Thioune’s personality captured my attention mainly because it seemed to be so full of contrasts. The first impression that I got of him was that of a devout Catholic who led his community by example. Not only did he allow the Catholic women’s group to meet in his house, but he apparently also requested that his funeral service be held in Latin. Significantly, he had also performed a pilgrimage to Jerusalem.

Afterwards hints of his extremely human nature began to creep in. In his youth, he would disguise himself as an old woman in order to pursue an affair with the wife of the village's religious leader . Furthermore, unlike his wife, he had no qualms over accepting monetary support from his daughter who was working as a prostitute in Dakar.

The effect of these seemingly incompatible qualities made Thioune a three-dimensional character in my eyes. Importantly, they provided a hint of his strong will and of a moral code, admittedly of his own, that he adhered to. All of these qualities came together in his political ideals which eventually brought him significant influence and respect. These political ideals are, admittedly, the feature that clinched my admiration for Thioune.

One scene stands out in my mind as epitomizing my view of Thioune. It was set at the height of the famine period. The people were unable to support themselves, hence were receiving food aid from foreign groups through the government. A ceremony was organized for the symbolic handing over of the aid, and several dignitaries, both local and diplomatic, had been invited. Thioune was one of the individuals invited to make a speech. However, his speech stirred up a lot of controversy among the different groups present. They had expected him to express gratitude to the donors. Instead he had lambasted them, bitterly accusing them of degrading the people and killing their dignity by reducing them to beggars.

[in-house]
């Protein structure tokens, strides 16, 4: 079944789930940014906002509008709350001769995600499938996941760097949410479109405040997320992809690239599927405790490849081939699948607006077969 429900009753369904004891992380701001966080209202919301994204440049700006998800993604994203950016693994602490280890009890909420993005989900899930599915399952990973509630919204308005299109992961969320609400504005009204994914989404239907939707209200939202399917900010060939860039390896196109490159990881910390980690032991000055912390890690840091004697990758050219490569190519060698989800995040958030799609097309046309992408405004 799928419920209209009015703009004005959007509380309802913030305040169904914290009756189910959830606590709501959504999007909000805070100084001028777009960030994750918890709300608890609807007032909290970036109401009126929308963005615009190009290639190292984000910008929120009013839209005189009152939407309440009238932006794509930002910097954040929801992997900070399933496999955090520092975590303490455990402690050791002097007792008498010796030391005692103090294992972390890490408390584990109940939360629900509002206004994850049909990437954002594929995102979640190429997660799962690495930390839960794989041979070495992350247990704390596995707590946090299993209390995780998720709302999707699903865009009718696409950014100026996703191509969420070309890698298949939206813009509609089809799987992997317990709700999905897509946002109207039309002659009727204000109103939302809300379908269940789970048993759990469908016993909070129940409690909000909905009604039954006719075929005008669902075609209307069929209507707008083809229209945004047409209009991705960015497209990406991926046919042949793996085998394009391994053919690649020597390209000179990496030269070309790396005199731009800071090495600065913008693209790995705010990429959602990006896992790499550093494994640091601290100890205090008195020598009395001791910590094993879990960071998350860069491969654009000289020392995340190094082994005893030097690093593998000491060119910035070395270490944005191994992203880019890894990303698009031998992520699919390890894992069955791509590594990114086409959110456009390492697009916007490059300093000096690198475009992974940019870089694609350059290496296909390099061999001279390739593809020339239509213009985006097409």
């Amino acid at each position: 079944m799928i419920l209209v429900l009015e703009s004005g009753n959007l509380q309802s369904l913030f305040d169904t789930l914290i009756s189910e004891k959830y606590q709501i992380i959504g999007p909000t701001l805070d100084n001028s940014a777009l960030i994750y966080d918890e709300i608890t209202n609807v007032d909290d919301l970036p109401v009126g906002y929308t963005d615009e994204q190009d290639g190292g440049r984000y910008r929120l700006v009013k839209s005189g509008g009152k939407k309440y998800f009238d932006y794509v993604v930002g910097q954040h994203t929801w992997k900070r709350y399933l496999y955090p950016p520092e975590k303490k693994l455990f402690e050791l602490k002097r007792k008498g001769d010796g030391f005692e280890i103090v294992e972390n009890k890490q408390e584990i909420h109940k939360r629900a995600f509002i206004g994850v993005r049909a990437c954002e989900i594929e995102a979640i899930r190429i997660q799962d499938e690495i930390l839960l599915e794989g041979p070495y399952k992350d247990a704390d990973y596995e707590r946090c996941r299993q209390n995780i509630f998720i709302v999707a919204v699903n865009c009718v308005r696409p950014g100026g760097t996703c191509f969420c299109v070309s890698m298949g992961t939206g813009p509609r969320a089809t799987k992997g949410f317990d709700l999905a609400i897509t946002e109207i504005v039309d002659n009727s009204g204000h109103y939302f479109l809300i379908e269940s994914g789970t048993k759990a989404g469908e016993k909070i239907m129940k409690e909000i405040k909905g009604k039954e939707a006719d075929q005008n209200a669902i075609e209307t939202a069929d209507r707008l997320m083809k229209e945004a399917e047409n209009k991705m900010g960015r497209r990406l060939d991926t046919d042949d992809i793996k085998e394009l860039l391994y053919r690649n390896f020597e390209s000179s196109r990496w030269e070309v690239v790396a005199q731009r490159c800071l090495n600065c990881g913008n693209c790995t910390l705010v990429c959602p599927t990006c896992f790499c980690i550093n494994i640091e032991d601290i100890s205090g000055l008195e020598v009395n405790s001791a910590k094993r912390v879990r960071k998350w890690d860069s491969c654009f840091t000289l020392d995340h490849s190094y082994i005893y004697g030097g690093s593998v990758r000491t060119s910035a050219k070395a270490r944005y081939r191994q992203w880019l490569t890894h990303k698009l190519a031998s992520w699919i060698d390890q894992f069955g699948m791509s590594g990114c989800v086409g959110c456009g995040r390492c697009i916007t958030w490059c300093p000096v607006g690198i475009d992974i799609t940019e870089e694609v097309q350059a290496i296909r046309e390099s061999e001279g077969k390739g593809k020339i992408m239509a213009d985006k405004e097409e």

Thioune’s words were extremely strong. They were critical in that they upset the status quo. His words gave some of the aid-recipients food for thought. However, they also marked him as an enemy of the established system. By speaking out on that day, he exposed his belief in the significance of human dignity. Thioune was not a stupid man. He must have known that his words would have consequences. However, his pride and his moral code made the dignity of his people his agenda.

I believe Sembene was using Thioune as his mouthpiece and that Thioune’s speech in this specific scene was the main message. Because I was particularly struck by this message, it is only natural that a specific part of it found resonance with me. Guelwaar summed this part up in a few words, saying that famine, drought and poverty resulted from a country saying one thing from generation to generation: Thank you. Thank you. Thank you… (with arm outstretched as if begging).

Creative Commons License
This essay is licensed under a Creative Commons Attribution-Noncommercial 3.0 Unported License. Please feel free to use my writing for non-commercial purposes and do credit my name Rose Kahendi as the writer.